Nearby, further east along the coast, past Cley-next-the-Sea, is Salthouse, a beautiful coastal village with a varied landscape of marshes and heathland.

The Salthouse Circular Walk is a pleasantly varied 5 miles that starts in the village, heading up onto heathland which holds many hidden treasures, from the Prehistoric era to World War II.

The largest Bronze Age Burial Cemetery in Norfolk, of over 60 burial mounds, stretches across the heath. This walk will take you past one or two, with Gallows Hill, one of the larger burial mounds just a short detour away.

Also on the heath at Bard Hill are the remains a WWII RAF radar station, Nissan-type huts and spigot mortar. The buildings have been partially destroyed after an aircraft crashed into the radar station in 1945. Read the story here.

Continuing along, the circular walk takes you towards and around the salt marshes where you can enjoy watching over-wintering birds.  The end of the walk heads along the shingle beach and back to the village.

Salthouse Marshes – designated a Norfolk Wildlife Trust Nature Reserve – are a nationally important birding site, particularly for wintering birds, such as the Snow Bunting.

Salthouse Marshes (Photo credit: Salthouse Parish Council Website)

Salthouse Marshes
(Photo credit: Salthouse Parish Council Website)

Spigot motar and remains of the radar station on Bard Hill, Salthouse Heath (Photo credit: Ed Stocker NCC)

Spigot motar and remains of the radar station on Bard Hill, Salthouse Heath
(Photo credit: Ed Stocker NCC)

Riverside Rambles

Whitlingham Broad (Photo credit: Lousia Lloyd NCC)

Whitlingham Broad

Whitlingham Broad Circular 2 Miles

This short yet pleasant circular walk takes you around Whitlingham Broad, through a mosaic of open grass areas and small wooded areas of willows and poplars. After walking a section of the Wherryman’s Way the path snakes around the Broad and soon you’ll reach the River Yare. There’s a conservation area with a bird screen that will allow you the opportunity to spot some typical Broadland wildlife. This walk is suitable for all ages and abilities.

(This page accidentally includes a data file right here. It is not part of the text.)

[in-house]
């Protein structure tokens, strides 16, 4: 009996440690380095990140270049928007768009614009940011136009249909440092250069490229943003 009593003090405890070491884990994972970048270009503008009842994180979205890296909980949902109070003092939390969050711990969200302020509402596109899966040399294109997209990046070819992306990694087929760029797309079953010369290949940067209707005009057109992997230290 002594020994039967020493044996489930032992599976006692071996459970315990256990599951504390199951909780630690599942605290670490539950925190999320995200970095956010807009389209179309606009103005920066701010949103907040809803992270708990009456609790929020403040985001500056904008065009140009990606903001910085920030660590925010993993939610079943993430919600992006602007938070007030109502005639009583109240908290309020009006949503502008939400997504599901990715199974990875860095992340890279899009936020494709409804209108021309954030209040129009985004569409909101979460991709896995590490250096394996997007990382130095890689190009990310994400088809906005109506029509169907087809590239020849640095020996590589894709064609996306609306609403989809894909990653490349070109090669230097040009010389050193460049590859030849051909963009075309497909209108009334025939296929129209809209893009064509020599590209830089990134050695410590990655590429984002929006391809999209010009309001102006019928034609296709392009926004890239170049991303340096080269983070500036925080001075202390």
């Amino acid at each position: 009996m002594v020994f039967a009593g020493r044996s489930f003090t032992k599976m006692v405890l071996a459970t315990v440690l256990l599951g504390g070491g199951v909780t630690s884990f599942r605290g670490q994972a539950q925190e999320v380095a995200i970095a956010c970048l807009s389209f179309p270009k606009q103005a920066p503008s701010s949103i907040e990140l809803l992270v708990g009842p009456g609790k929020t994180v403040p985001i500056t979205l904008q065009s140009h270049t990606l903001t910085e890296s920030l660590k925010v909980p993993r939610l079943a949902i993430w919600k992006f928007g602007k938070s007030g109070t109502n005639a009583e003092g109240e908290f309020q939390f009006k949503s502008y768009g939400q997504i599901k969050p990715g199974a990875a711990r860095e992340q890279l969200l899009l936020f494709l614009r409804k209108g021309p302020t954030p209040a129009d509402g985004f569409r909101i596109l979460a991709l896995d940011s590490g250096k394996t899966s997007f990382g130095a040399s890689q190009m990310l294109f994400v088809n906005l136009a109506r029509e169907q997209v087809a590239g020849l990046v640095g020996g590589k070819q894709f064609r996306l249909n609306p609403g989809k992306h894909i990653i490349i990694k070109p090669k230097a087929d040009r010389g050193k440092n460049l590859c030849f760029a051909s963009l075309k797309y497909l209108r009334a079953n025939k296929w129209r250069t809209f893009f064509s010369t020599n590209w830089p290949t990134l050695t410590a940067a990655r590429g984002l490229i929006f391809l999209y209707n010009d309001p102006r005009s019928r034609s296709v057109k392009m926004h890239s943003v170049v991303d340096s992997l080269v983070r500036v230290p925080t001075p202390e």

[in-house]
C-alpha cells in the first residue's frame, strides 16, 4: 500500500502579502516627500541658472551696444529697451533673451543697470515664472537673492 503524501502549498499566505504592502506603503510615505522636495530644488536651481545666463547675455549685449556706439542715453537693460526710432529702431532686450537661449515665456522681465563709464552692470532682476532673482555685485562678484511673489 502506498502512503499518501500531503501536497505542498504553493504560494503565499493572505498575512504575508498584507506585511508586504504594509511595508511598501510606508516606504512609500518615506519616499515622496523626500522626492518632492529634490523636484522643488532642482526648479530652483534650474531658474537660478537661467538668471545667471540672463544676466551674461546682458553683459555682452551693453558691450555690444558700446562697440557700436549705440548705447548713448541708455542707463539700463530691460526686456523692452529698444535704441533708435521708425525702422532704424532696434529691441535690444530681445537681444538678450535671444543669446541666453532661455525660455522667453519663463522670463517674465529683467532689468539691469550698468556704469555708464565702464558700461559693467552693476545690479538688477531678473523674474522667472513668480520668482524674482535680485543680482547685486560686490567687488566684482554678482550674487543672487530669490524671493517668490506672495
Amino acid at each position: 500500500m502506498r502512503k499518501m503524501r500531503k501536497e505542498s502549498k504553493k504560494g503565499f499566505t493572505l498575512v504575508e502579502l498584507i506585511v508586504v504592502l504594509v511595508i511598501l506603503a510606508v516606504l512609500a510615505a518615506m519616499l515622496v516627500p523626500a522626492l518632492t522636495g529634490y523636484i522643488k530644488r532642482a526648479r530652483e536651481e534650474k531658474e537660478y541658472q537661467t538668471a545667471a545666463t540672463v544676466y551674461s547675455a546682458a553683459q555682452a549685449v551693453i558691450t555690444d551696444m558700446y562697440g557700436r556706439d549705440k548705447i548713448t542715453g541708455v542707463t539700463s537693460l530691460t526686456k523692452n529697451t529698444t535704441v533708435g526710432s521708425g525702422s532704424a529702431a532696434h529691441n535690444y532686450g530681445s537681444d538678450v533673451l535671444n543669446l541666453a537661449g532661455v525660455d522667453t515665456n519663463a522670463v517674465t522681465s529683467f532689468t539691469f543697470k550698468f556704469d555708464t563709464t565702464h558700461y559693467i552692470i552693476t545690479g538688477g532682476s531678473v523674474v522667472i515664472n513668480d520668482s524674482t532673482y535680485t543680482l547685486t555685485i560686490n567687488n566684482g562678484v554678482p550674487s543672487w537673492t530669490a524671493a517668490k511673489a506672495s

Rocklands Circular 7 Miles

A more moderate walk that also follows part of the Wherryman’s Way and the River Yare. There’s plenty of opportunity to spot some wildlife here as the walk takes you past two nature reserves: Ted Ellis Trust at Wheatfen Nature Reserve and Surlingham Church Marsh RSPB Nature Reserve. Look out for large flocks of birds flying at dusk or gathering to feed. You may even be able to spot a kingfisher!

But be warned, the walk can get quite muddy in the winter so this will be one for the wellyboots – Don’t worry there are several pubs along the way to warm up in.

You can download a booklet of all the circular walks along the Wherryman’s Way from our website.

Swanton Morley Circular 3.25 Miles

Another short riverside ramble that circles through the Carrick Estate. Starting at Hunters Hall (also a convenient place to park) the path heads towards Castle Farm that sits on the River Wensum. Swans, geese, ducks and even kingfishers are typically found on and around the river. You may even be lucky in spotting deer and pheasants in the marshy area around the river. The walk follows along the river before cutting back to Hunters Hall, through an old medieval Deer Park.

River Wensum in winter, Swanton Morley

River Wensum in winter, Swanton Morley

History-themed walks

Felbrigg Lake

Felbrigg Lake

Felbrigg Park Circular 4.4 Miles

The impressive National Trust Property, Felbrigg Hall, is the starting point for this circular walk which joins the Weavers’ Way. Follow the path along boardwalk, through meadows and past a lake to reach St Peter’s and St Paul’s Church, where the path leaves Weavers’ Way to join a public footpath. This path takes you towards St Margaret’s Church and back to Felbrigg Hall. Facilities are available at Felbrigg Hall but check their opening times over the holiday seasons.

Blickling Circular 7.5 Miles

Weavers' Way Signpost

Weavers’ Way Signpost

Featuring another beautiful Norfolk country house the Blicking Circular walk starts at National Trust property Blickling Hall, on the Weavers’ Way and takes you across the impressive parkland out to Calthorpe and back. Other points of interest include the Pyramid Mausoleum in Blickling Park, the 16th Century Blicking Mill and Our Lady and St Margaret’s Church in Calthorpe.